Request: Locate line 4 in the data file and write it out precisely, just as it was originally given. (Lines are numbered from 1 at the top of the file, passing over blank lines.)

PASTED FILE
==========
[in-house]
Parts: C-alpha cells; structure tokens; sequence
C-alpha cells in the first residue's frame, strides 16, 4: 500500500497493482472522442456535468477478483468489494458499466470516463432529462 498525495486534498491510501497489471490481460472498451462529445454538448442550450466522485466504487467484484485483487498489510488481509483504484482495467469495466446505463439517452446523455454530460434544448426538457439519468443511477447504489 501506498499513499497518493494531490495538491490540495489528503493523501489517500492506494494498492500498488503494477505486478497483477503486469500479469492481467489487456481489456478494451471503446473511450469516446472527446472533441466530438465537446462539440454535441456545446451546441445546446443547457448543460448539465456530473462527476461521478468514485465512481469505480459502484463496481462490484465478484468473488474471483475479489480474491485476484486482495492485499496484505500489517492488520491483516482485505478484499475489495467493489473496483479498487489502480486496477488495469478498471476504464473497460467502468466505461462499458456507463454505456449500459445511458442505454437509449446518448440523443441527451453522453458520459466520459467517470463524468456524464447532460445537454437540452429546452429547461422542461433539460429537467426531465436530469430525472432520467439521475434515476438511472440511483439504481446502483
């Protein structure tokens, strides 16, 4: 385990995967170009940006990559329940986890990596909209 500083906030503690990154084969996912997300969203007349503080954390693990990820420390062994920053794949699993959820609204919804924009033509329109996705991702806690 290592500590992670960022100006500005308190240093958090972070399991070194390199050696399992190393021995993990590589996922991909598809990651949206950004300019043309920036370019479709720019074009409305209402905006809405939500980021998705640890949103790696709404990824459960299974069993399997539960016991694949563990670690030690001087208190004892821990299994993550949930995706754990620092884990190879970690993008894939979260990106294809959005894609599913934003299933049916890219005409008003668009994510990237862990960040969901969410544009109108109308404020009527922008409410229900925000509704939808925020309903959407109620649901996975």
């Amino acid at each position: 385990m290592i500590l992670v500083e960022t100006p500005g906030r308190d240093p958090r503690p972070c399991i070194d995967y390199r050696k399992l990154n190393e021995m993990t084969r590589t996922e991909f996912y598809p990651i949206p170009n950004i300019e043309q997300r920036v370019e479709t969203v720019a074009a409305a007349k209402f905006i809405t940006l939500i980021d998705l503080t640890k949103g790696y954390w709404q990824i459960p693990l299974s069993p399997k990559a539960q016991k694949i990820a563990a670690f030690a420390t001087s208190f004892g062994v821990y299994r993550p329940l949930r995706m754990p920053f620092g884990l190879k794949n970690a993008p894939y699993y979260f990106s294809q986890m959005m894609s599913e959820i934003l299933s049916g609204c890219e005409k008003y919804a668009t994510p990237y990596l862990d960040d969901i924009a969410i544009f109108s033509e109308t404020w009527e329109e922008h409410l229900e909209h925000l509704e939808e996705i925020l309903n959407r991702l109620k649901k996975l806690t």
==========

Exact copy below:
């Protein structure tokens, strides 16, 4: 385990995967170009940006990559329940986890990596909209 500083906030503690990154084969996912997300969203007349503080954390693990990820420390062994920053794949699993959820609204919804924009033509329109996705991702806690 290592500590992670960022100006500005308190240093958090972070399991070194390199050696399992190393021995993990590589996922991909598809990651949206950004300019043309920036370019479709720019074009409305209402905006809405939500980021998705640890949103790696709404990824459960299974069993399997539960016991694949563990670690030690001087208190004892821990299994993550949930995706754990620092884990190879970690993008894939979260990106294809959005894609599913934003299933049916890219005409008003668009994510990237862990960040969901969410544009109108109308404020009527922008409410229900925000509704939808925020309903959407109620649901996975």